This is a four-part series of posts explaining how to install and configure a Linux-based appliance in your vSphere lab environment to take the role as a Windows Domain Controller.
- Part 1 – Why and what
- Part 2 – Deploying the appliance
- Part 3 – Selecting the roles and configuring the appliance
- Part 4 – Creating the accounts and configuring vCenter
Microsoft has produced the de facto Directory Services tool with its Active Directory (AD) software ever since it nudged past Novell Directory Services (NDS) over ten years ago. Microsoft has dominated the market ever since with probably the stickiest piece of infrastructure in any large enterprise today. Whether you like Microsoft’s solution or not, it has become central to most business’s application soup. It’s a key dependency for many applications, relying on it for things like Identification (user management), Authorization (Role Based Access Control [RBAC]), Authentication (password management); along with a raft of other AD integrated features. SaaS is probably the only application trend that is actively pushing in the opposite direction. Add to this the key role that AD plays in managing Windows clients and servers, and we realize that AD is very, very sticky.
In a vSphere environment, an AD domain (or even Windows itself) isn’t strictly a requirement. ESXi doesn’t need it and vCenter can run without it. VMware produces its vCenter Server Appliance (VCSA) which is a Linux-based server, and the Web Client can be run in non-Windows client browsers. As vCenter evolves, it increases the integration with its own Single Sign On (SSO) component. VMware’s SSO does “identity management” and “federates authentication services”, which sounds a lot like the basis for a Directory Services model, but in its current incarnations it doesn’t service requests like a real LDAP store and VMware has said they have no interests in creating an AD competitor.
There are VMware components that require AD, e.g. View Connection servers (and things like vSphere Update Manager that needs Windows). And if you’re building a vSphere lab the chances are that you’re also interested in testing other pieces of software that also need/want AD services. We don’t live in VMware bubble.
So why try to replace the Microsoft Domain Controller in your lab?
So if Microsoft’s AD is so prevalent and effectively necessary, why don’t we accept the fact that we need at least one Microsoft Windows server in our labs to run as a Domain Controller?
- Microsoft is big and evil and must be banished? No, I don’t believe this, but I do believe that diversity in any ecosystem is a good thing. Competition is healthy, drives innovation, and helps prevent unhealthy market practices.
- Cost. Windows server licenses aren’t cheap and can have a sizeable impact on the cost of standing up a lab environment. Microsoft’s TechNet subscription service, used by many IT professionals in their labs, is ending soon. Microsoft (and VMware) are keen for individuals to uses their online lab services as an alternative, but there is a lot to be said for getting your hands dirty and standing up your own lab.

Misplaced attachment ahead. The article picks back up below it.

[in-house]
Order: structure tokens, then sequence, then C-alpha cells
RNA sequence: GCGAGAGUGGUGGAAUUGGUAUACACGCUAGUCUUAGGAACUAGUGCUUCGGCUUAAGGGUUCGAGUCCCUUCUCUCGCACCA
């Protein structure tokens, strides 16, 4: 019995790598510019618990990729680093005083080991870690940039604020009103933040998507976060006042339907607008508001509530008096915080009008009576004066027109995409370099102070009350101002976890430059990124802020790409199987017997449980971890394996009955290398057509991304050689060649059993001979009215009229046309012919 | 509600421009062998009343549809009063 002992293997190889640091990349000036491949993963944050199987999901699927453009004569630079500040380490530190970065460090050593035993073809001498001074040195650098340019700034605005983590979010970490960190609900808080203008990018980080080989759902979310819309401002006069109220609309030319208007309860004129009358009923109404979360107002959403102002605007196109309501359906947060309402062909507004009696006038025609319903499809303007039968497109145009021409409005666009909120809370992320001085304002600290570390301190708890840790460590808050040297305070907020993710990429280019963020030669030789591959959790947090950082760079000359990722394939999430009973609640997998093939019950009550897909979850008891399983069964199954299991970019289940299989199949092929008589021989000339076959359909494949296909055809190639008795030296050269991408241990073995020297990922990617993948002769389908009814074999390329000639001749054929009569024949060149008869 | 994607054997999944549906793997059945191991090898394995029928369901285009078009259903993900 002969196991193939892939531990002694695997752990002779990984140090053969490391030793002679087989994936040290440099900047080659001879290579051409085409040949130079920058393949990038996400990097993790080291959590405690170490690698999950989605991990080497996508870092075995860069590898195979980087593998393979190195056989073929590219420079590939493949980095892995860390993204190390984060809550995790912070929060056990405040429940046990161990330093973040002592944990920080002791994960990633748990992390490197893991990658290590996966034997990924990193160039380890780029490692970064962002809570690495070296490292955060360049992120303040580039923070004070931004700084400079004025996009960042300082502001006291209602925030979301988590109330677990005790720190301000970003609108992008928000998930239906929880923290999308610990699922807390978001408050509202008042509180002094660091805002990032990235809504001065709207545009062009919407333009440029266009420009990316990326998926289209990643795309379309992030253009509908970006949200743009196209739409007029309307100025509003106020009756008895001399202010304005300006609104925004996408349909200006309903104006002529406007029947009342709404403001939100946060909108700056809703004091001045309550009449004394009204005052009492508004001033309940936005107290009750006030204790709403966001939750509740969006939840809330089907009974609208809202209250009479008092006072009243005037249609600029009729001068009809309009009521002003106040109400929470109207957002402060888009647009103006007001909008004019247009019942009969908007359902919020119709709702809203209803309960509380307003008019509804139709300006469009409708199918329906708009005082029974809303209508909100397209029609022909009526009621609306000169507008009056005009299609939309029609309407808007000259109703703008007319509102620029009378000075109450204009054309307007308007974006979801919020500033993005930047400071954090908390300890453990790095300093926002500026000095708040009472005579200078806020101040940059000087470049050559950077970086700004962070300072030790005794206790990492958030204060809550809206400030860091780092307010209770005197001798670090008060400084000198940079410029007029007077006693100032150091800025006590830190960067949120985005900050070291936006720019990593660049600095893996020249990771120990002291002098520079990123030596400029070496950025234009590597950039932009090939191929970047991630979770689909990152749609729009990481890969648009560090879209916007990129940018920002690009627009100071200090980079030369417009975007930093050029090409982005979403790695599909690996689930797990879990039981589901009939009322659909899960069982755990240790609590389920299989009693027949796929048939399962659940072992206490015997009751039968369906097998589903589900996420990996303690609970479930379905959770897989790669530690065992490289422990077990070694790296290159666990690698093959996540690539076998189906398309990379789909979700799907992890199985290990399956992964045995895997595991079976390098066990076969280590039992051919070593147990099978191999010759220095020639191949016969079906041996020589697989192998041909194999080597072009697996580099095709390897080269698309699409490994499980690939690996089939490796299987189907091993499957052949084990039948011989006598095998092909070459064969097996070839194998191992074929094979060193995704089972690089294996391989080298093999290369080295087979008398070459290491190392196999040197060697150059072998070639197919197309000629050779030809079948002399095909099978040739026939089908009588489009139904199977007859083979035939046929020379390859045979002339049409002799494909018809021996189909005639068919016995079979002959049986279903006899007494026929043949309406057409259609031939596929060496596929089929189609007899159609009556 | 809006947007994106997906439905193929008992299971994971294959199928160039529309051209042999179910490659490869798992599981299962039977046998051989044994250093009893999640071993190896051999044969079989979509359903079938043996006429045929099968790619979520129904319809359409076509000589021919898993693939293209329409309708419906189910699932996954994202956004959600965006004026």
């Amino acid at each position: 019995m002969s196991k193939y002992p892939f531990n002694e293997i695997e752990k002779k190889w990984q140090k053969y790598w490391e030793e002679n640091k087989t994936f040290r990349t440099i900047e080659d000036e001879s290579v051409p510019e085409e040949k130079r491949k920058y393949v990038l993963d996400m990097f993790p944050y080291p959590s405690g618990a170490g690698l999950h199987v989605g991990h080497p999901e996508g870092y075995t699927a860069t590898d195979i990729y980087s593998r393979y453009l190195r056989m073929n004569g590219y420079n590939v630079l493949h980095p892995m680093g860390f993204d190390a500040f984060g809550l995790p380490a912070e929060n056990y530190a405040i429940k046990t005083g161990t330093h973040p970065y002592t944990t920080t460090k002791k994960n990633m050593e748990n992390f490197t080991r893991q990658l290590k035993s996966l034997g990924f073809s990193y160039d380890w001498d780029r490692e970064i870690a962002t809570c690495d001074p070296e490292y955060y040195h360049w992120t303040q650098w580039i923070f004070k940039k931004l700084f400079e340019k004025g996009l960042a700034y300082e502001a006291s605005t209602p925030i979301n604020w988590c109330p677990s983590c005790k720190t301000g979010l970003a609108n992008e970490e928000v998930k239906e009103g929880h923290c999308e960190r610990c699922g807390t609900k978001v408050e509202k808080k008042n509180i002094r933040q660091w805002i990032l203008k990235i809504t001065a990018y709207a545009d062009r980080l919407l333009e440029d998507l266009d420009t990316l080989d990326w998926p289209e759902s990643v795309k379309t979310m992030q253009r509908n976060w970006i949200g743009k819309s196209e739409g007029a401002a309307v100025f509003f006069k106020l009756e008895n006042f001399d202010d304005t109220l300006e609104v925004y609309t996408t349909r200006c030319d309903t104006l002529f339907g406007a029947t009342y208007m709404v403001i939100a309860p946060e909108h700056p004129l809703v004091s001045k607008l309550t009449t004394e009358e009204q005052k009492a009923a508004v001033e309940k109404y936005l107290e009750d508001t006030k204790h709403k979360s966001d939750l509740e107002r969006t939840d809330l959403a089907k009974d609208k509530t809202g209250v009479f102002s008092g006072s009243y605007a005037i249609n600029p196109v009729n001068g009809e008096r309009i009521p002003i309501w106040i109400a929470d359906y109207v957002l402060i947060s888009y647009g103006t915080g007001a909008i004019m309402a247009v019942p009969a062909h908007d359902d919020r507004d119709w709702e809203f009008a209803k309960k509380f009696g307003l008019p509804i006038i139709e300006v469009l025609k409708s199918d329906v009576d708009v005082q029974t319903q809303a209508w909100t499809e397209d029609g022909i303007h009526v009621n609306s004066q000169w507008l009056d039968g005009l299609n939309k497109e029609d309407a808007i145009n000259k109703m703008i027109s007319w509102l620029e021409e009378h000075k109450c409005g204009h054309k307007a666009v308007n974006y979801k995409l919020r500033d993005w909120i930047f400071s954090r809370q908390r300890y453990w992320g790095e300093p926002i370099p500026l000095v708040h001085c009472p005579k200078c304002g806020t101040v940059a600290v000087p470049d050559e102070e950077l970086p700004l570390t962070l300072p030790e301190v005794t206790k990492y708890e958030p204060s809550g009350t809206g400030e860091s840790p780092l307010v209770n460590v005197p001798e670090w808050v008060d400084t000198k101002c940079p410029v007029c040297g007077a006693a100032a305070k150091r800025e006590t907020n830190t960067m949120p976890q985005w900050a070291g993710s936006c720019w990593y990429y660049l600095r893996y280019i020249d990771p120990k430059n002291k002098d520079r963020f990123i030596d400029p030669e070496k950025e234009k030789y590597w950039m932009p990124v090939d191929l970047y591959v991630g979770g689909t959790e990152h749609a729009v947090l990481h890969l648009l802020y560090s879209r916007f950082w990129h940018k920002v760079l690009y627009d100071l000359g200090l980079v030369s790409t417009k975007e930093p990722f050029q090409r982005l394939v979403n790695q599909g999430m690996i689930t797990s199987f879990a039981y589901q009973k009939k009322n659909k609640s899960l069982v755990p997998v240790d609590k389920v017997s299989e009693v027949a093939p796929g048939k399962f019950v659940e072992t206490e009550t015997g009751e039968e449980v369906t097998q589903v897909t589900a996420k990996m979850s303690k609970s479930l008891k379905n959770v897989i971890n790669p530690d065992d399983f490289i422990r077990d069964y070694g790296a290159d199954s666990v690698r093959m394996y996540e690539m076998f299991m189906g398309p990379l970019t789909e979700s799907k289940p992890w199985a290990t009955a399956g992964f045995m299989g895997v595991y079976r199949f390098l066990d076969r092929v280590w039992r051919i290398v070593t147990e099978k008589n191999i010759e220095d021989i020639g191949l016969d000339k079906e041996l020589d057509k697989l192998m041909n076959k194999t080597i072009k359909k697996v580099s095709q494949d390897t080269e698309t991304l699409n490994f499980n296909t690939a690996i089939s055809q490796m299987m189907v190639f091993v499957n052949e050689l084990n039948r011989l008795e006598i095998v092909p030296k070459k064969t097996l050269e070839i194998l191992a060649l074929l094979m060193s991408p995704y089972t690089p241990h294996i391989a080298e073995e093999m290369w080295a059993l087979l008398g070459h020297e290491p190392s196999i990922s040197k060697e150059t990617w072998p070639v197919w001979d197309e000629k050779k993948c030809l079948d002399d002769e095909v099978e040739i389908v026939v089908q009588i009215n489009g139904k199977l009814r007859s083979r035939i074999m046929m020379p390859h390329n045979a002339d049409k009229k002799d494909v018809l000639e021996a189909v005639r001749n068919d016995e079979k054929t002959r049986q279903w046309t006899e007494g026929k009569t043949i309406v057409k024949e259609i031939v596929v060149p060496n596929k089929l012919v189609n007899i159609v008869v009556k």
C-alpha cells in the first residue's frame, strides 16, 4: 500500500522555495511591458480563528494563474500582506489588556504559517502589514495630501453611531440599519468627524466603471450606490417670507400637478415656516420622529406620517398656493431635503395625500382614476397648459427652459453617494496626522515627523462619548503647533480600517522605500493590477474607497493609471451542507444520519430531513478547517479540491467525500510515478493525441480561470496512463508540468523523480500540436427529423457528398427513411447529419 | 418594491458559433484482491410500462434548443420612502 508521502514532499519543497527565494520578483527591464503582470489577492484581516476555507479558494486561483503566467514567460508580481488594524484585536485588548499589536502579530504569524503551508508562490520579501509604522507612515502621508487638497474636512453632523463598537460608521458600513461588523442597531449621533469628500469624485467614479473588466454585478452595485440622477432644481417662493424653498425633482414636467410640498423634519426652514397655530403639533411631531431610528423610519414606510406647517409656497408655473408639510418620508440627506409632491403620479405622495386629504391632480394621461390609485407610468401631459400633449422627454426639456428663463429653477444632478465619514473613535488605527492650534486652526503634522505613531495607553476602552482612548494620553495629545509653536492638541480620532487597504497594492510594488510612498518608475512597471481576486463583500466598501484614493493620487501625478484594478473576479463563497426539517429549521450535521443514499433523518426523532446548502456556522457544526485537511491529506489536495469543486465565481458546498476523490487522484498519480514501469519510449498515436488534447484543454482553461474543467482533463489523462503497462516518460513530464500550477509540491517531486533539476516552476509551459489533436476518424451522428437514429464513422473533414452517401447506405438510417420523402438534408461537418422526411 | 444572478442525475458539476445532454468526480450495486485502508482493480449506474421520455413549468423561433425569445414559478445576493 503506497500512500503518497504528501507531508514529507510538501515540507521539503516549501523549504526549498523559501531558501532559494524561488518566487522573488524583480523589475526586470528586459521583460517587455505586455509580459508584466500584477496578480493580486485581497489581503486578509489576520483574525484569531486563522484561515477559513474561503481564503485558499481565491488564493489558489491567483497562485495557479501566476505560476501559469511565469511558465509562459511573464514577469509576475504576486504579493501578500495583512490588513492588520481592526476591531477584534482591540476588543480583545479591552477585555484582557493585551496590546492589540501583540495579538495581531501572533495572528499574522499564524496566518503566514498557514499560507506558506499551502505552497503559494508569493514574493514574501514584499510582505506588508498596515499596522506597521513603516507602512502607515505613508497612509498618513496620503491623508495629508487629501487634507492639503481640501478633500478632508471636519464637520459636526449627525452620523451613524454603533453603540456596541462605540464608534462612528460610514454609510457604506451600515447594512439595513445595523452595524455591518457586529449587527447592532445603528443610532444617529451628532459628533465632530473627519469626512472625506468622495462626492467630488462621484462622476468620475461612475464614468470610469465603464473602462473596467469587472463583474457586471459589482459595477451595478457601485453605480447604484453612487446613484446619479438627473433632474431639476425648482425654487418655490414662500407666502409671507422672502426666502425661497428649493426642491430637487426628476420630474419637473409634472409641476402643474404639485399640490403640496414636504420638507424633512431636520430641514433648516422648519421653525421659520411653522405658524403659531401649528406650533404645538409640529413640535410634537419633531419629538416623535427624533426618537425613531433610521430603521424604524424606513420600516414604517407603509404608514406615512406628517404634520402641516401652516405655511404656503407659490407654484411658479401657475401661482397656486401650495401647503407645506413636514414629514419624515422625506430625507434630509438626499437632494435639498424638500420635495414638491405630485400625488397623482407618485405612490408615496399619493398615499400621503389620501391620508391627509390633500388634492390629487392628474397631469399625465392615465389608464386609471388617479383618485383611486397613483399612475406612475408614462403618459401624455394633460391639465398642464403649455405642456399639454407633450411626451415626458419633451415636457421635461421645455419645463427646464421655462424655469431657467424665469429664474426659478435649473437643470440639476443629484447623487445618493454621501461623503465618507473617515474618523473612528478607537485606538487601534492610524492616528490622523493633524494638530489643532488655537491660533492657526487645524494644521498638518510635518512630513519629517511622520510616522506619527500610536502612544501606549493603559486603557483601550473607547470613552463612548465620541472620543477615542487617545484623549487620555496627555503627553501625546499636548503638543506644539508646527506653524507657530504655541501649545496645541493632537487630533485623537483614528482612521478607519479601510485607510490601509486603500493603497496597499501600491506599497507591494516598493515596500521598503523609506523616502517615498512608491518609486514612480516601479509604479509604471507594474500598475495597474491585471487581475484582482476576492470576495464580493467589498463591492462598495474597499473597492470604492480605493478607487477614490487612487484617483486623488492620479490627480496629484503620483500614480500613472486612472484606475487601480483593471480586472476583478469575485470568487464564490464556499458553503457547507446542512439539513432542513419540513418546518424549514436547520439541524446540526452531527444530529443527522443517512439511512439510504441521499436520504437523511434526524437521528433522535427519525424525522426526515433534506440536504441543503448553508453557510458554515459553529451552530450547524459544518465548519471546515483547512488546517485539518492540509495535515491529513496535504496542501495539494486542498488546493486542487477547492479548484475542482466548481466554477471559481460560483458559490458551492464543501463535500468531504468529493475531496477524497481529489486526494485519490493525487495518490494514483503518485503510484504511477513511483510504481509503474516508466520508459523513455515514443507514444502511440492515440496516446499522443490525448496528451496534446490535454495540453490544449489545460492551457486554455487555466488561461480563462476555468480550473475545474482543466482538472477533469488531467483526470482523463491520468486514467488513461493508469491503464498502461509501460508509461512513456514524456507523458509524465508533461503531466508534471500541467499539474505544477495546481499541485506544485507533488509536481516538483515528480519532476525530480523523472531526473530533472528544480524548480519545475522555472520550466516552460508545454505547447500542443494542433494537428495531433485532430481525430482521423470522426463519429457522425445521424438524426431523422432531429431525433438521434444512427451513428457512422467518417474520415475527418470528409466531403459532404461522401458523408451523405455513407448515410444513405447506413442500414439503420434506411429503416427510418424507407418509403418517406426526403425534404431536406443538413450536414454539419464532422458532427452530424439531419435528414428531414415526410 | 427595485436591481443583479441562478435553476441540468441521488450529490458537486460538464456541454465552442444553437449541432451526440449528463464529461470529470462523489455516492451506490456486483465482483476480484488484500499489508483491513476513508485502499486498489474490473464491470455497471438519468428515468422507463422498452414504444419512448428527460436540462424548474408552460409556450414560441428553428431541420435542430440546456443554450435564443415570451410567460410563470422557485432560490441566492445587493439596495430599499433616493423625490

- Windows based. Conspiracy theories aside, a lot of folks prefer non-windows based server tools. And this extends to their lab environments. Windows 2012 is less familiar to many folk, and does need a certain amount of hardware resources to do its thing.
- Resources. A lab is often hardware constrained, particularly in the memory department . A small, tuned Linux appliance can arguably run on a lighter footprint (Windows domain controllers can run in fairly minimal setups, but this requires more Windows setup and management foo than many of us want to get into in a vSphere-focused lab).
- It’s kool – even the Unicorn Kool-Aid guy thinks so.
I’m sure there are plenty of other good reasons why you want to try this in your lab. Tell us your story in the comments below.
There are a few software options to build a Linux-based Domain Controller, mostly based on the work being done in the Samba 4 project. I’m going to use a tool called Zentyal, which is a slick, free to download application suite that runs on Ubuntu Linux and can impersonate a Windows Domain Controller by implementing SMB, managing the domain and setting up Kerberos for authentication services.
“Zentyal is a drop-in replacement for Microsoft Small Business Server and Microsoft Exchange Server, that you can set up in less than 30 minutes.”
One of the great things about using Zentyal as a Domain Controller is how simple it was to set up. The last time I rebuilt my lab’s Windows Domain Controller from scratch I followed this great post series. Setting up Zentyal was even easier and more intuitive.
When we’re done we’ll have an Active Directory server which is fully compatible with vCenter 5.5 SSO’s “Active Directory Integrated Windows Authentication” configuration, can used by your lab’s Windows clients/servers, and your ESXi hosts or vSphere Management Assistant (vMA) if you join them to the domain.
At this stage it’s worth pointing out the current limitations of Zentyal as of version 3.3:
- Only one domain in the forest, Samba doesn’t support multiple domains
- Functional Domain level min 2003, current max 2008R2
- Trust relationships between domains and forests are not supported
- GPOs will be synced from Windows servers to Zentyal servers, but not the other way around
None of which seems like a deal beaker for my small lab!
Part 2 of this series explains how to deploy a Zentyal instance into your lab.